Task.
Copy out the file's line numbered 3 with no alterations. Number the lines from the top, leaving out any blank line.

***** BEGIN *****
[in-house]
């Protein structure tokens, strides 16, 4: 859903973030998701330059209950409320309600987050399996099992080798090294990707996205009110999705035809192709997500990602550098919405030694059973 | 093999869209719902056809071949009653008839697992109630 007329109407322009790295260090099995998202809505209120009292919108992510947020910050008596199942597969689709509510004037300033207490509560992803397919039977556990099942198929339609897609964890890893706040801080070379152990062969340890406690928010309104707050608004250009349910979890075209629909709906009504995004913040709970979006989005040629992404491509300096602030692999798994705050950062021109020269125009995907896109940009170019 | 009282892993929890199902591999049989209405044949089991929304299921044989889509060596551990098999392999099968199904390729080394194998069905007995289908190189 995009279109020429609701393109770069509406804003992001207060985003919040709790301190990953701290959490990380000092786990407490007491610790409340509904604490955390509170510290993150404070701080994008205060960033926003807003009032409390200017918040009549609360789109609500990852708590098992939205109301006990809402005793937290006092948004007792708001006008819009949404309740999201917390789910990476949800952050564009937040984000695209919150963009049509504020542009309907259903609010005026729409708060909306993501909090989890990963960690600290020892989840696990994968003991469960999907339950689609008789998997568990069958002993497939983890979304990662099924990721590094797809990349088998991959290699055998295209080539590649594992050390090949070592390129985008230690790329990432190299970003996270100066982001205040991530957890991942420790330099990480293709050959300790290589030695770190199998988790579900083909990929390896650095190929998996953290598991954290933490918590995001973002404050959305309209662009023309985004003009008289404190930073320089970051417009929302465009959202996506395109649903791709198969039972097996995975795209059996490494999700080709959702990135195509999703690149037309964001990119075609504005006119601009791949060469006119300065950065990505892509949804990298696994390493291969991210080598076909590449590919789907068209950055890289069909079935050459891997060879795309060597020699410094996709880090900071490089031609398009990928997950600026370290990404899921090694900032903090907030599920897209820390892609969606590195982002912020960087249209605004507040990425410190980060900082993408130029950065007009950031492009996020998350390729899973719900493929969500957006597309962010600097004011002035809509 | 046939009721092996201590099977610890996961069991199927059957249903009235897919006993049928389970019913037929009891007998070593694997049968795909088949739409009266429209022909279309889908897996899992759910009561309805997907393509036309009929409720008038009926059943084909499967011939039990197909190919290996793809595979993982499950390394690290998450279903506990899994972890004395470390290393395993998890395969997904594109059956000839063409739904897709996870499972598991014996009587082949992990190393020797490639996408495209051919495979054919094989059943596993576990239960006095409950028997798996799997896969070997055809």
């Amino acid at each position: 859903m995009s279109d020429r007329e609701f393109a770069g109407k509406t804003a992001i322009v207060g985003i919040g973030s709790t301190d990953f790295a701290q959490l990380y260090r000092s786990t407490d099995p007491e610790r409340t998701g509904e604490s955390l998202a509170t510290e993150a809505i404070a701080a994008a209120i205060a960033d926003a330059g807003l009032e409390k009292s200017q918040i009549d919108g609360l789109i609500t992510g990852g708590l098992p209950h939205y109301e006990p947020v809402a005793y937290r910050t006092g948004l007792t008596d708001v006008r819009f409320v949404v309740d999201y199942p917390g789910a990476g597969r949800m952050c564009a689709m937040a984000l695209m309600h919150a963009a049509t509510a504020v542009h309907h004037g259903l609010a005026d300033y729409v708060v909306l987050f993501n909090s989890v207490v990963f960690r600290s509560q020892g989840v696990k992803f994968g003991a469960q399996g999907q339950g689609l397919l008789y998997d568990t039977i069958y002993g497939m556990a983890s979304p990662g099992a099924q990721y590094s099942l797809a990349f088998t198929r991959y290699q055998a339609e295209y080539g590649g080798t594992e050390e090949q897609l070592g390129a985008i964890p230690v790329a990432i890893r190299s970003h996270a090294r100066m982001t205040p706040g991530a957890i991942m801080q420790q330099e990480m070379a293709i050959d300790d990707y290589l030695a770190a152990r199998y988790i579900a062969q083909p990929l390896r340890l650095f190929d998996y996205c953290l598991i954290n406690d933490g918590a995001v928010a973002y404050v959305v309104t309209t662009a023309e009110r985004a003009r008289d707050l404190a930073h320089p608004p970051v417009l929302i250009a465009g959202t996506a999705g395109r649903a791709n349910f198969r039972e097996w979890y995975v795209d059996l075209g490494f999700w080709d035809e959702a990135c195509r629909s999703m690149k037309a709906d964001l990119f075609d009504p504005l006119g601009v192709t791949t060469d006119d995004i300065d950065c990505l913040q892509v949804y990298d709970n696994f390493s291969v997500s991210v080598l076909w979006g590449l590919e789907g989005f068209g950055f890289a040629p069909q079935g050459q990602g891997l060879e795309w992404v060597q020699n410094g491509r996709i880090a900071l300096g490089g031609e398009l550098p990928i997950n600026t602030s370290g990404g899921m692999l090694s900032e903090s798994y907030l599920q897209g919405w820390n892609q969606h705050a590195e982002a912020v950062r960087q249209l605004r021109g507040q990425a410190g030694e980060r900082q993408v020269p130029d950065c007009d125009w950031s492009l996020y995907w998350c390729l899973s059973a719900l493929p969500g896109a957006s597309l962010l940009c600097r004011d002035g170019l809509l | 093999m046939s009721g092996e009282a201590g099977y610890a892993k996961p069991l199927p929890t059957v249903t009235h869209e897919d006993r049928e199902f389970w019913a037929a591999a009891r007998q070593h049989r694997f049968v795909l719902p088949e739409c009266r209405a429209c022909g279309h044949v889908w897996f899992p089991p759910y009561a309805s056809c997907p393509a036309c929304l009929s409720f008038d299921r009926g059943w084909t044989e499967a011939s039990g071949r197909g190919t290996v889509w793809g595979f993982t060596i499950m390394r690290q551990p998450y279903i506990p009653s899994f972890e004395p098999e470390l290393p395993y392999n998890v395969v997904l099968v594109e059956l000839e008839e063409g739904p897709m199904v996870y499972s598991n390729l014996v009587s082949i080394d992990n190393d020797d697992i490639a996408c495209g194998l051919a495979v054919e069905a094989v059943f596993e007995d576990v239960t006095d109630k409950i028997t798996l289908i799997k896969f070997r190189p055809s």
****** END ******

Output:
């Amino acid at each position: 859903m995009s279109d020429r007329e609701f393109a770069g109407k509406t804003a992001i322009v207060g985003i919040g973030s709790t301190d990953f790295a701290q959490l990380y260090r000092s786990t407490d099995p007491e610790r409340t998701g509904e604490s955390l998202a509170t510290e993150a809505i404070a701080a994008a209120i205060a960033d926003a330059g807003l009032e409390k009292s200017q918040i009549d919108g609360l789109i609500t992510g990852g708590l098992p209950h939205y109301e006990p947020v809402a005793y937290r910050t006092g948004l007792t008596d708001v006008r819009f409320v949404v309740d999201y199942p917390g789910a990476g597969r949800m952050c564009a689709m937040a984000l695209m309600h919150a963009a049509t509510a504020v542009h309907h004037g259903l609010a005026d300033y729409v708060v909306l987050f993501n909090s989890v207490v990963f960690r600290s509560q020892g989840v696990k992803f994968g003991a469960q399996g999907q339950g689609l397919l008789y998997d568990t039977i069958y002993g497939m556990a983890s979304p990662g099992a099924q990721y590094s099942l797809a990349f088998t198929r991959y290699q055998a339609e295209y080539g590649g080798t594992e050390e090949q897609l070592g390129a985008i964890p230690v790329a990432i890893r190299s970003h996270a090294r100066m982001t205040p706040g991530a957890i991942m801080q420790q330099e990480m070379a293709i050959d300790d990707y290589l030695a770190a152990r199998y988790i579900a062969q083909p990929l390896r340890l650095f190929d998996y996205c953290l598991i954290n406690d933490g918590a995001v928010a973002y404050v959305v309104t309209t662009a023309e009110r985004a003009r008289d707050l404190a930073h320089p608004p970051v417009l929302i250009a465009g959202t996506a999705g395109r649903a791709n349910f198969r039972e097996w979890y995975v795209d059996l075209g490494f999700w080709d035809e959702a990135c195509r629909s999703m690149k037309a709906d964001l990119f075609d009504p504005l006119g601009v192709t791949t060469d006119d995004i300065d950065c990505l913040q892509v949804y990298d709970n696994f390493s291969v997500s991210v080598l076909w979006g590449l590919e789907g989005f068209g950055f890289a040629p069909q079935g050459q990602g891997l060879e795309w992404v060597q020699n410094g491509r996709i880090a900071l300096g490089g031609e398009l550098p990928i997950n600026t602030s370290g990404g899921m692999l090694s900032e903090s798994y907030l599920q897209g919405w820390n892609q969606h705050a590195e982002a912020v950062r960087q249209l605004r021109g507040q990425a410190g030694e980060r900082q993408v020269p130029d950065c007009d125009w950031s492009l996020y995907w998350c390729l899973s059973a719900l493929p969500g896109a957006s597309l962010l940009c600097r004011d002035g170019l809509l | 093999m046939s009721g092996e009282a201590g099977y610890a892993k996961p069991l199927p929890t059957v249903t009235h869209e897919d006993r049928e199902f389970w019913a037929a591999a009891r007998q070593h049989r694997f049968v795909l719902p088949e739409c009266r209405a429209c022909g279309h044949v889908w897996f899992p089991p759910y009561a309805s056809c997907p393509a036309c929304l009929s409720f008038d299921r009926g059943w084909t044989e499967a011939s039990g071949r197909g190919t290996v889509w793809g595979f993982t060596i499950m390394r690290q551990p998450y279903i506990p009653s899994f972890e004395p098999e470390l290393p395993y392999n998890v395969v997904l099968v594109e059956l000839e008839e063409g739904p897709m199904v996870y499972s598991n390729l014996v009587s082949i080394d992990n190393d020797d697992i490639a996408c495209g194998l051919a495979v054919e069905a094989v059943f596993e007995d576990v239960t006095d109630k409950i028997t798996l289908i799997k896969f070997r190189p055809s």